In discussion with frontline staff about the areas of their work that they find most challenging—and about which they feel most vulnerable—personal development and sexuality of service-users is consistently mentioned. Similarly, listening to our self-advocacy groups and the Galway Service Users’ Council, the issue of relationships is frequently raised. Parents and family members can also find the issue of sexuality extremely difficult.
What then should service providers ‘do’ about this challenging and controversial area of our work? The response in parts of the Brothers of Charity Services in County Galway has been to establish Personal Development and Stay Safe Courses for service users.
Personal development courses have been organised for service-users in centres catering for people (labelled as) having mild, moderate and severe degrees of learning disability. Obviously the structure and pace of the courses vary with the different needs of the group involved, but the basic structure remains the same, following the course outline below.
PERSONAL DEVELOPMENT PROGRAMME—COURSE OUTLINE
- The sexual life cycle, reproduction and sexuality
- Personal health and hygiene
- Looking after me and staying safe
- Body awareness
- Growing older
- Death and bereavement
- Friendships and relationships
- Emotions and their expression
Courses may be extended depending on the staff time-needs involved. The model provides for two staff facilitators (one male and one female). For most of the course, the whole group is together, but some modules benefit from a separation of the sexes. Course methods include role play, video work, slides and question-and-answer sessions. We have made use of a wide range of materials; (Hilary Dixon’s A chance to choose and Winnifred Kempton’s Life horizons have been found particularly helpful).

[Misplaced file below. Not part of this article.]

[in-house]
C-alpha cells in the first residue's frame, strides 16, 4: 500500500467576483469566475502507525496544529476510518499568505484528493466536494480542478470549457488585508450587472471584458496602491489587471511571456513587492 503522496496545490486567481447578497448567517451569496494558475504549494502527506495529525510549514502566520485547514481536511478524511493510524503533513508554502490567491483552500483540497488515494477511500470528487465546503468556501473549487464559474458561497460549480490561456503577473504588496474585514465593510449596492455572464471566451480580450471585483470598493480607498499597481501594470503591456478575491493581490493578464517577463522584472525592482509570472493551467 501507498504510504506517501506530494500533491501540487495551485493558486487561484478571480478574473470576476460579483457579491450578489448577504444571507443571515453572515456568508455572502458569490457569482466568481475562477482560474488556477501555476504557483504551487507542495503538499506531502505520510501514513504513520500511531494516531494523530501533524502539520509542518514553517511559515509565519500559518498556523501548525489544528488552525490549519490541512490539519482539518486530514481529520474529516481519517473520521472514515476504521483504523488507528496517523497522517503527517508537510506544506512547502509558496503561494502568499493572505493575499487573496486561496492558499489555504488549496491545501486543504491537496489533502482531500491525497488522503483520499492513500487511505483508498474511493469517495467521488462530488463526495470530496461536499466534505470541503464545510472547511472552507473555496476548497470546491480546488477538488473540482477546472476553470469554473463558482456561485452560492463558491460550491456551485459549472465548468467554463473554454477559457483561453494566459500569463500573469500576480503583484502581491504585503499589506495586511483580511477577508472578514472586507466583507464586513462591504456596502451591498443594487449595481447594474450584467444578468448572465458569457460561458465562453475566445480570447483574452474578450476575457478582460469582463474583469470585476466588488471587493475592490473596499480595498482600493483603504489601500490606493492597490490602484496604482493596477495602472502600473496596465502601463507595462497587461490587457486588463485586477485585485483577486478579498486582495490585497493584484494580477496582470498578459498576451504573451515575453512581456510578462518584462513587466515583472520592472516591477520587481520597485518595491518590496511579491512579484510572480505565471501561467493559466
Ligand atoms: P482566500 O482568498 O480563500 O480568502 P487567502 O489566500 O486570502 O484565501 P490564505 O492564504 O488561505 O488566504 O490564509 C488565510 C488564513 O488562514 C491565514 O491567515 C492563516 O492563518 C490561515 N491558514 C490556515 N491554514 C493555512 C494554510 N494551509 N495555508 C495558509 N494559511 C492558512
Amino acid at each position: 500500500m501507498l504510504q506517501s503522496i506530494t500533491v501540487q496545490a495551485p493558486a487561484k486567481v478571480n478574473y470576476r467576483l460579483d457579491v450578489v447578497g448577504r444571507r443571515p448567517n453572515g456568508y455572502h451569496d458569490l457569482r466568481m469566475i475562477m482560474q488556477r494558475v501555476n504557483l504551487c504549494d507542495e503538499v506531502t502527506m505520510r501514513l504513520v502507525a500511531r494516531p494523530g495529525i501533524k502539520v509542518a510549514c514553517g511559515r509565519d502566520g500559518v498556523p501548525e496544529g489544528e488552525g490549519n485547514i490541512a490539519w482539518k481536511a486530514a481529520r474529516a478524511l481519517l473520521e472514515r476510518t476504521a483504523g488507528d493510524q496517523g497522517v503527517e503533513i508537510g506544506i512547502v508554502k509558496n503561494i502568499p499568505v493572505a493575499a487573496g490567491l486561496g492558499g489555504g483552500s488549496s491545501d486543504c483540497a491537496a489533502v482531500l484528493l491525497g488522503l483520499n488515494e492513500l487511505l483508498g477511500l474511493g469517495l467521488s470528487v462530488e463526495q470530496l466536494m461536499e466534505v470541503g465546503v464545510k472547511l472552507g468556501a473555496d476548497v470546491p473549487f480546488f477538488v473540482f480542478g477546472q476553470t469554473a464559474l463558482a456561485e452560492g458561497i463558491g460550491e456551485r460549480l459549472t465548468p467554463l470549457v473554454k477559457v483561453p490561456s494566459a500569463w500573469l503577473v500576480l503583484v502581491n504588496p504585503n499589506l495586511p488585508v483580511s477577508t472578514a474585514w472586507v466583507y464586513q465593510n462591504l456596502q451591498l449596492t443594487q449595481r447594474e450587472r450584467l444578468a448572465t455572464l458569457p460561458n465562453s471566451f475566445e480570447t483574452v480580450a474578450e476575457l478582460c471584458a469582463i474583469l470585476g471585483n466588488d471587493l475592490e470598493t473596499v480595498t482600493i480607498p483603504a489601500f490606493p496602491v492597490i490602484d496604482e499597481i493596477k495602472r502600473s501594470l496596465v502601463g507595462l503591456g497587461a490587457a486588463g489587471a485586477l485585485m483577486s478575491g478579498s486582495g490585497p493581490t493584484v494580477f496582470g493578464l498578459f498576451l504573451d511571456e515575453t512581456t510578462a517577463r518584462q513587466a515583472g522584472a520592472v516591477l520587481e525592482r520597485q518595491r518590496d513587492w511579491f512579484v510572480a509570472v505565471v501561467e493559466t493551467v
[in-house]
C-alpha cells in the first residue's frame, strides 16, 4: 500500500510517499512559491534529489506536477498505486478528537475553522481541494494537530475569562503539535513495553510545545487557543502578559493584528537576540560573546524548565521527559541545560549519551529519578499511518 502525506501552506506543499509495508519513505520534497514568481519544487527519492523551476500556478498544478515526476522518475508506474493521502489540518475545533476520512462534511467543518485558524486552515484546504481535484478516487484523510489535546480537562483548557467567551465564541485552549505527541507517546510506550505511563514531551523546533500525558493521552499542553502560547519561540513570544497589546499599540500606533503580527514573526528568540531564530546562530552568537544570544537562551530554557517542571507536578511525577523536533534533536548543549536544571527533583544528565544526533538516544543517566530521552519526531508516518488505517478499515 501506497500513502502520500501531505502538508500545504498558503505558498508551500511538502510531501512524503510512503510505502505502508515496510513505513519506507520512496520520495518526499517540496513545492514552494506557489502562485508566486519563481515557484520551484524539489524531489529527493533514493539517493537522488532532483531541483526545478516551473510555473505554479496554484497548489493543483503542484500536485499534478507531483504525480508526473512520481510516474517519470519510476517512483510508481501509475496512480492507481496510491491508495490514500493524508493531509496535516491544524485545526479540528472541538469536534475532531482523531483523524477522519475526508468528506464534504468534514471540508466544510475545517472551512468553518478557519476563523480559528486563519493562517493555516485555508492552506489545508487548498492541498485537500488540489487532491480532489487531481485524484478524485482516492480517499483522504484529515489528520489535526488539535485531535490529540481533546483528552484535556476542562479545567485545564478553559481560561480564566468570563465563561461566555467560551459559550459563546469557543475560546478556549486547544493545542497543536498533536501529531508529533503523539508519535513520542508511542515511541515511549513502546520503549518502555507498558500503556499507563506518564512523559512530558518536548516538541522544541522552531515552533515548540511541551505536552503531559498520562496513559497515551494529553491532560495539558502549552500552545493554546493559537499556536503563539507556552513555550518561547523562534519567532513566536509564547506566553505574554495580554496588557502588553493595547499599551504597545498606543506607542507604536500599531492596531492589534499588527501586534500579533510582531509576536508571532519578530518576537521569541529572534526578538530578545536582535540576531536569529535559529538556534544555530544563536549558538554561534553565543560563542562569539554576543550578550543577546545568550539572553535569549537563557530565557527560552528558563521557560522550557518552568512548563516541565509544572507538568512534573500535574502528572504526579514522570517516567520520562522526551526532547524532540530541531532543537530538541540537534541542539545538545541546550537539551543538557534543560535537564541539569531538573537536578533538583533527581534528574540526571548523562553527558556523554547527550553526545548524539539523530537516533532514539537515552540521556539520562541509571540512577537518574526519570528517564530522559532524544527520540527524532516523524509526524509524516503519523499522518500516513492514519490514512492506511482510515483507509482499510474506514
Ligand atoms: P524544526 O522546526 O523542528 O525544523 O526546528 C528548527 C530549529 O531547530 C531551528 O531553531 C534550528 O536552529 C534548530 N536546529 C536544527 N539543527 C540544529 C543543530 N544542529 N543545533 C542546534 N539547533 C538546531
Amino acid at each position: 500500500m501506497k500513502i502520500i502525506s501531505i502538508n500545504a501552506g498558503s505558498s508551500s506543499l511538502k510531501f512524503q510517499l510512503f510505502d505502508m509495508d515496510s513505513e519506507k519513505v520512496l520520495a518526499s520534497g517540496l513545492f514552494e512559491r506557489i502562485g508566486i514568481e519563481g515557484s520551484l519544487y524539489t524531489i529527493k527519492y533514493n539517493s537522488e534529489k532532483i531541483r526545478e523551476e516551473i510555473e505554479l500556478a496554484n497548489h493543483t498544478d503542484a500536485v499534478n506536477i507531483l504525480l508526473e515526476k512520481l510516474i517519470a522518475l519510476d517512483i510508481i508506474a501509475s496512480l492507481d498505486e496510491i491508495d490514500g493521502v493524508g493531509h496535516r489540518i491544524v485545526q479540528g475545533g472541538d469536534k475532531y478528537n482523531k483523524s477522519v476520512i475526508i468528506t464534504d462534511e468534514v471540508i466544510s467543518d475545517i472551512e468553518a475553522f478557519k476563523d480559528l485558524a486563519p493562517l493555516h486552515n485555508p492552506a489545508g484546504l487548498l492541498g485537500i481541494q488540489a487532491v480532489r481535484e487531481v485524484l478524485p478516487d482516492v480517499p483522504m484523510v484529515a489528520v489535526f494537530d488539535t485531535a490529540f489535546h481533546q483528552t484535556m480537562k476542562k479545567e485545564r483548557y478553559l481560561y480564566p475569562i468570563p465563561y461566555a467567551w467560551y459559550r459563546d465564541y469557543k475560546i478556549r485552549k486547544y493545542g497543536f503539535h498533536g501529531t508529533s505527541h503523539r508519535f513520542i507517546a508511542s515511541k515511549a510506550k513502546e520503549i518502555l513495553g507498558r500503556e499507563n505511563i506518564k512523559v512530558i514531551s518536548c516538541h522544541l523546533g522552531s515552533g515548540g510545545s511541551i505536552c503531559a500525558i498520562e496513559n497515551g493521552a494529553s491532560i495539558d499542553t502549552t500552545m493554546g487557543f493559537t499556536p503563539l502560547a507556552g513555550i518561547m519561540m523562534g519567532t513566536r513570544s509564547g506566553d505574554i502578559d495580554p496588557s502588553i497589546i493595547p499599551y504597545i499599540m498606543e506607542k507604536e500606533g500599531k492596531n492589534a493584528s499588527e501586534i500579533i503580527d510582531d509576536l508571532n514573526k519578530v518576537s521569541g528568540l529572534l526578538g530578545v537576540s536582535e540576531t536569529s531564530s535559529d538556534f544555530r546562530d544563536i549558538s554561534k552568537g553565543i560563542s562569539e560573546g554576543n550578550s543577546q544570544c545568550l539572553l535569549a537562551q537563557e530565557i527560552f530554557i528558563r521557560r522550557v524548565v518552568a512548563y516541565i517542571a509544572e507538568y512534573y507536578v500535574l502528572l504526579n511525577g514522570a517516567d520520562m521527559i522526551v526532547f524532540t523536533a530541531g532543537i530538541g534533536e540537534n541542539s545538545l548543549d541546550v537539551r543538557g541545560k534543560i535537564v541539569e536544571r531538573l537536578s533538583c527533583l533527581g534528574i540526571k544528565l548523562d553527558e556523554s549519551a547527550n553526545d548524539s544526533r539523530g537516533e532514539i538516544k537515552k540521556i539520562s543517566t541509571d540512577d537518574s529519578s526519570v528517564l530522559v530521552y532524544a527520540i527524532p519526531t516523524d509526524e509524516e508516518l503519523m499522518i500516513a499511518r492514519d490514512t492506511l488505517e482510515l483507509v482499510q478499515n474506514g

Owing to the length of the personal development course, the small number of staff available for facilitation and the large number of service users who would benefit, shorter, more focused courses have also been developed. These are seen both as useful in their own right, providing a shorter course ‘tailored’ to specific group needs, and also as an introduction to the full personal development courses for all service-users who wish to avail of them.
One short course that has been developed for people with a severe learning disability, tailored to the specific needs of the group and delivered at a pace relevant to their abilities, is outlined below:
PERSONAL DEVELOPMENT COURSE
- Self-esteem building
- Staying safe
- Appropriate and inappropriate behaviour
- Relationships and friendships
- Sexuality and emotions
Another short course is the Stay Safe programme. So far, this has been piloted with a group of people with mild and moderate learning disabilities. This course (see outline below) specifically aims to equip participants with the skills necessary to prevent possible exploitation, including sexual exploitation. This course was developed in response to staff and family members’ concerns regarding the vulnerability of many service users. It is fair to say that all of our courses have illustrated just how potentially vulnerable many of our service users are. People with a learning disability often find it difficult to say ‘no’!
STAY SAFE PROGRAMME
- Introduction/self-esteem (feeling good about myself)
- Assertiveness/rights and responsibilities/saying no
- Bullying at home/work/by strangers. Am I a bully?
- Stay safe: body parts/good touch-bad touch/right to say ‘no’
- Stay safe: dealing with unwelcome advances from strangers/acquaintances/role play
- Stay safe: protecting ourselves/who to go to for help/recap
We feel that we are only ‘scratching the surface’ with our present courses. In particular, we see the need to offer a service to people with learning disability who sexually abuse others. We feel that all service users would benefit from personal development/stay safe courses, and this should be seen by service providers as a priority. Furthermore, services need to develop policies on personal development and sexuality to provide a framework for those of us working in this area—and indeed for all staff, family members and, crucially, for users of our services.